Google Search Results Pages Landscape Changes Over The Years
Over the years Google has made many changes that force changes to the way companies conduct business online. Failure to meet these changes can and often meant, decreased sales and exposure for products and services. Nobody liked that unless of course, it was happening to the competition and not their own bottom line.
More often than not, Google changes had to do with their algorithms and the way they read the various signals that determine a website’s ranking within the SERPS or search engine ranking pages.
Speaking of SERPS have you noticed that this term is not used nearly as often as it once was? Could that be because it refers to the plural with respect to pages and everybody seems to know now that when it comes to Google there is only 1 page, the first page, that matters? But I digress. This post is more about landscape and less about rankings.
A brief history on Google’s Landscape
Up until October of 2000 Google’s search results pages offered links to 10 websites per page. Each of these links displayed pretty much the same information that they do today, A link in the form of a title followed by the same type of description that is in use today. Sure, there were other things that Google has removed or replaced since then like PageRank, but the link to a web address has always been the focus of the results pages.
October 2000 Google unleashed their AdWords program to an unsuspecting world. To accommodate 350 paying AdWords customer’s ads Google had to adjust the results page landscape to display those ads. The brunt of these paid placements was stretched along the right-hand side of the screen creating the two-part landscape; Organic Results taking up the left side of the screen and the Paid Results on the right. Giving us the first major landscape change.
As a side note this was also the same time that Google introduced a guest artist for their Google Doodle on the homepage. There have been many since but that is another story altogether.
With the dividing of the results pages there was some concern expressed by website owners and Internet marketing companies alike. The issue was quite simply a matter of Google selling top listings, giving big business an unfair advantage for the top of the organic listings.
Google responded by reciting their mantra of “Do No Evil” while telling everyone that the two sections would never meet. Of course, it wasn’t long after that the results page was divided by a thin line near the top. Above the line, marked for ads. Below the line, organic results. That thin line was all that stood between paid and organic results but it was enough to appease all but the most ardent of skeptics.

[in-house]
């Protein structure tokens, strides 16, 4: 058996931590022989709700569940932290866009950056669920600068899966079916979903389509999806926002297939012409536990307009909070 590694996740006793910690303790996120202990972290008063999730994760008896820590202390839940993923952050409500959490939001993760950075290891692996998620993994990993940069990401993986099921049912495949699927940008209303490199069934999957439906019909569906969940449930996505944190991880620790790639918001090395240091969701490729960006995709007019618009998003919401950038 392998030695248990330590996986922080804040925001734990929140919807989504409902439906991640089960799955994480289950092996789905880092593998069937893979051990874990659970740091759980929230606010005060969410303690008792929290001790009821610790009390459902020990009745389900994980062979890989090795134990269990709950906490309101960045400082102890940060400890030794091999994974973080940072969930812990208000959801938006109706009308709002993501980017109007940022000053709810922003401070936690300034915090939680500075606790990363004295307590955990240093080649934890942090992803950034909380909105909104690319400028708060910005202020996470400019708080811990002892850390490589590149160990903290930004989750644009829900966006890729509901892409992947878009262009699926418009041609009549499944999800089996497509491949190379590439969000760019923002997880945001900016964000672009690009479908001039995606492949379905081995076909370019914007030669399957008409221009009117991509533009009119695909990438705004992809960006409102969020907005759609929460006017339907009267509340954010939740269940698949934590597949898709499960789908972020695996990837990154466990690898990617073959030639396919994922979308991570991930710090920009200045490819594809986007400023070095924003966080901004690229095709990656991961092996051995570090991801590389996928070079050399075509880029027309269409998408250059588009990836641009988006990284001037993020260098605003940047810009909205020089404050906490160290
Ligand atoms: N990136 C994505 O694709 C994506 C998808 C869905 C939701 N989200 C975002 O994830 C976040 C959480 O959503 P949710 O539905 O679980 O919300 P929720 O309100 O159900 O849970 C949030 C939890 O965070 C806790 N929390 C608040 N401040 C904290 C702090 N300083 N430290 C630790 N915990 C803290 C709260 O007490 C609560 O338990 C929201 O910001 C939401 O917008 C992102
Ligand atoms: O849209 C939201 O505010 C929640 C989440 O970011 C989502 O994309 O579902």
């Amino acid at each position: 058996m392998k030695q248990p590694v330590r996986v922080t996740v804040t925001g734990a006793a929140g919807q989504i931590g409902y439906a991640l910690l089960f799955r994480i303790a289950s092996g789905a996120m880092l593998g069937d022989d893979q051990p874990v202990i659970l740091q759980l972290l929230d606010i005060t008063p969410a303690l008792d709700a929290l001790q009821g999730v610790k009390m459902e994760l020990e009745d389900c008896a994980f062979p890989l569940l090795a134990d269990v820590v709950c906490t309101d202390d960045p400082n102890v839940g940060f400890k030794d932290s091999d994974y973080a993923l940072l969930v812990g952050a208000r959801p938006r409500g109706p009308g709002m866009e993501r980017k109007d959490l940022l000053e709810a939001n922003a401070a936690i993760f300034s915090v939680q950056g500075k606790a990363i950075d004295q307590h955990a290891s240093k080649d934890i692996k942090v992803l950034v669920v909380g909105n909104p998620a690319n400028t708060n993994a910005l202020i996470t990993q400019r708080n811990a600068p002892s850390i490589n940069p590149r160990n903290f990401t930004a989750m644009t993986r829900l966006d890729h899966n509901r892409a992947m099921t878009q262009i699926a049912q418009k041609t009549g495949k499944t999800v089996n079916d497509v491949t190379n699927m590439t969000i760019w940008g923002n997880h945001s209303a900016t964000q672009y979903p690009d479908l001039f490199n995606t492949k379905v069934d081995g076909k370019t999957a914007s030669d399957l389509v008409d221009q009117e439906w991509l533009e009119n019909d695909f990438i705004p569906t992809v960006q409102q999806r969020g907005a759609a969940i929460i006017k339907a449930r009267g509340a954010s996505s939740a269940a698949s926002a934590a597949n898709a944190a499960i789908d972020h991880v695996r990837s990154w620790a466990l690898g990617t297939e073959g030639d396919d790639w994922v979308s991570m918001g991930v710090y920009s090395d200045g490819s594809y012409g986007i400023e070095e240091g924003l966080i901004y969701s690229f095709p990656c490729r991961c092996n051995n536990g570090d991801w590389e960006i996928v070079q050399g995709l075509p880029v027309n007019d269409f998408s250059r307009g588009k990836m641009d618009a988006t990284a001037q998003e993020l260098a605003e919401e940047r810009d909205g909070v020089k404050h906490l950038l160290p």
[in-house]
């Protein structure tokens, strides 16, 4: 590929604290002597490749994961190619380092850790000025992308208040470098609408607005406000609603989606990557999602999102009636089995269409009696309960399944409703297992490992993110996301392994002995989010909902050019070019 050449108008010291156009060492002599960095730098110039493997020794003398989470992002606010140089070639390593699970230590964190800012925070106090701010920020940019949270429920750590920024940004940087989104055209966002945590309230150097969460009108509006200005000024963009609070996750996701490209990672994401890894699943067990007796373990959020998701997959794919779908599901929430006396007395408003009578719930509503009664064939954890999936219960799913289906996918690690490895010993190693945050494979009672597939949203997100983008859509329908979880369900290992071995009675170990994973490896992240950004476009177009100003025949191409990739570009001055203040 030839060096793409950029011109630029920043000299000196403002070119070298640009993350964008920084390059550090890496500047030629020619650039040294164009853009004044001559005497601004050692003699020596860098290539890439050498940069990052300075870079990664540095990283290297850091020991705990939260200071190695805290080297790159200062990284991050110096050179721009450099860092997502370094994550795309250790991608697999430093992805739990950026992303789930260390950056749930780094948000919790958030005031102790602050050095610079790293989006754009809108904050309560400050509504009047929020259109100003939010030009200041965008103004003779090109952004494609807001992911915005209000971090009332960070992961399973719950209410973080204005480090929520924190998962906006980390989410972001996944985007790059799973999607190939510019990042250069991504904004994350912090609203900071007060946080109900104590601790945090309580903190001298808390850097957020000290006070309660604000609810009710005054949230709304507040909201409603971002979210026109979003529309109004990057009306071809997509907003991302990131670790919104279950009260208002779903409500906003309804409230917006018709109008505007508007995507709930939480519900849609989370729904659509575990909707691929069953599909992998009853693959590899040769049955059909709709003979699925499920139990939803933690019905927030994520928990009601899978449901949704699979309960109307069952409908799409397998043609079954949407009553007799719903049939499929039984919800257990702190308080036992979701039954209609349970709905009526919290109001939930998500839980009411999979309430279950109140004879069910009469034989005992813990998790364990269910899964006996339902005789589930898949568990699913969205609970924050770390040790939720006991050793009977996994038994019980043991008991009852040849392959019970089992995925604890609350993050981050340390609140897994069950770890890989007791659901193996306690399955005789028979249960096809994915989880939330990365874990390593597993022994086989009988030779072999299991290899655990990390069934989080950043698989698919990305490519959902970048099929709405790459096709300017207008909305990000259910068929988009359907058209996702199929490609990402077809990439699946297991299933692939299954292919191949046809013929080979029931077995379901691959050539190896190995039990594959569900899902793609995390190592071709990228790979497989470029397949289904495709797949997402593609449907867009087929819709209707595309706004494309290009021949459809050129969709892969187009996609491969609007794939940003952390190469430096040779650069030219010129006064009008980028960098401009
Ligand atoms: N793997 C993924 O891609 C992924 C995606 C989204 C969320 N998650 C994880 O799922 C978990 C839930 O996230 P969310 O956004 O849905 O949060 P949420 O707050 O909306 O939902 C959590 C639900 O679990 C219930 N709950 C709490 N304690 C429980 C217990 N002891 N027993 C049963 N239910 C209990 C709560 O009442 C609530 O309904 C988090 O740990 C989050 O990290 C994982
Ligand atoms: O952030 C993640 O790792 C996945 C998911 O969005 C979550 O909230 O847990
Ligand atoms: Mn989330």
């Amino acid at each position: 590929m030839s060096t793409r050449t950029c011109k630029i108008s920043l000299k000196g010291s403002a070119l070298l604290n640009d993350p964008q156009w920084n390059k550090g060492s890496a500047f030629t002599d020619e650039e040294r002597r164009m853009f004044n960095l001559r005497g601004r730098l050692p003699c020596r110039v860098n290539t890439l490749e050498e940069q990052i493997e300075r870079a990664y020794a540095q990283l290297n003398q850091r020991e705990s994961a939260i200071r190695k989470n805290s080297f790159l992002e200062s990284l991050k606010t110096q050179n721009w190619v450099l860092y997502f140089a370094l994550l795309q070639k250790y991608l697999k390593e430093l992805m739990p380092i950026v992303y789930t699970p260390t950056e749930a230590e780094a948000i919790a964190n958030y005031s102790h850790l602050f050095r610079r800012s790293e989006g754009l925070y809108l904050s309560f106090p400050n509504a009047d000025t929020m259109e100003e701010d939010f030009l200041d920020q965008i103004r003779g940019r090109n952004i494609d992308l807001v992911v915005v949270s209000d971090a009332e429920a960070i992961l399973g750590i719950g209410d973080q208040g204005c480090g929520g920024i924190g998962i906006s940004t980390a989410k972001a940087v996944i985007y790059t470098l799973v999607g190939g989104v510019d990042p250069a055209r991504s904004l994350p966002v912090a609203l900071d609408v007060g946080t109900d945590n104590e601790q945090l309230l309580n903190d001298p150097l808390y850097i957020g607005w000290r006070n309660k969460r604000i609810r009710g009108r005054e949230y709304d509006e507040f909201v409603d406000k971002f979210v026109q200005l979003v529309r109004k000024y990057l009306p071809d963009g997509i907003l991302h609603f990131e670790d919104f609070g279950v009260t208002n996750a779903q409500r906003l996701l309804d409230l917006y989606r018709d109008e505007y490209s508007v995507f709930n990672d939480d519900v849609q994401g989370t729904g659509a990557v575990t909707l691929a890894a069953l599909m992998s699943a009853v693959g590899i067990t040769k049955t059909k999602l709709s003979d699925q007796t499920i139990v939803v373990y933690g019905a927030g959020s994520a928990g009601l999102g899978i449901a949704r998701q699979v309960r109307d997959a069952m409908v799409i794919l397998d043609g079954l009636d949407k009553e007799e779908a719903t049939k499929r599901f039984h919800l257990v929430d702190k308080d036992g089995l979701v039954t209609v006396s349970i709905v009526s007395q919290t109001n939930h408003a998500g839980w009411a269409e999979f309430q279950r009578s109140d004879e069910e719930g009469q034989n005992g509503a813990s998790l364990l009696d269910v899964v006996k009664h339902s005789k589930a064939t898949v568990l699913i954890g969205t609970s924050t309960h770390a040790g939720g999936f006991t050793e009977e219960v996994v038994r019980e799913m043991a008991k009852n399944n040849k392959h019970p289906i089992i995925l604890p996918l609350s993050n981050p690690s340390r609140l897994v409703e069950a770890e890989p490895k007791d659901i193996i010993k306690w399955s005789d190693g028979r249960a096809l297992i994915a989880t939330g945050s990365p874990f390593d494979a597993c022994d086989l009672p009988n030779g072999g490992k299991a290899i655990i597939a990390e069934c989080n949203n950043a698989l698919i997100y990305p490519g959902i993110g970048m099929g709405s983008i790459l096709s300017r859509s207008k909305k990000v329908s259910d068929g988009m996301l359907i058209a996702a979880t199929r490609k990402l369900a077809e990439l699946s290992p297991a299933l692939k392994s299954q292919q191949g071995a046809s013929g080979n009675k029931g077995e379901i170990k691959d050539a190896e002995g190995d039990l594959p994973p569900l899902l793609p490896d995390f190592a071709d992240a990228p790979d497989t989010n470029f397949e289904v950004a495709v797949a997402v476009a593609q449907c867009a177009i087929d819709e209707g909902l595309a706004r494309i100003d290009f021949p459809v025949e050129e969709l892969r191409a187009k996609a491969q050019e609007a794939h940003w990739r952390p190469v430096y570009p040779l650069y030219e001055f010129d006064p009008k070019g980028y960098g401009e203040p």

The landscape of the results pages stabilized for quite a while after that with a few exceptions. In 2002 Google launches Google News and eventually Google News feeds starting showing up in the serps. Not necessarily always at the top of the first page but usually somewhere on page 1.
This feed didn’t displace any of the 10 organic results as that number remained constant but that doesn’t matter when it is your listing being pushed below the fold. At some point the Google News feed did migrate to the top of the organic rankings for popular, news worthy searches.
Personalization & Universal Oh My!
While this move certainly made sense, especially to those accepted as a viable news source, for most it just meant being pushed further down the page. Edging ever closer to “below the fold” status.
In 2003 Google developed what was to become Google Books and they too would eventually get added to the results pages. At the time these types of results would be inserted into the serps for relative searches. Again, nothing too self serving here as the inclusion makes sense.
In 2005 Google introduces us to their maps along with a whole slew of innovative and helpful products. Maps led to Google Earth and some clever Mobile products but none of these affected the results pages directly as Maps and Images had their own type of results pages.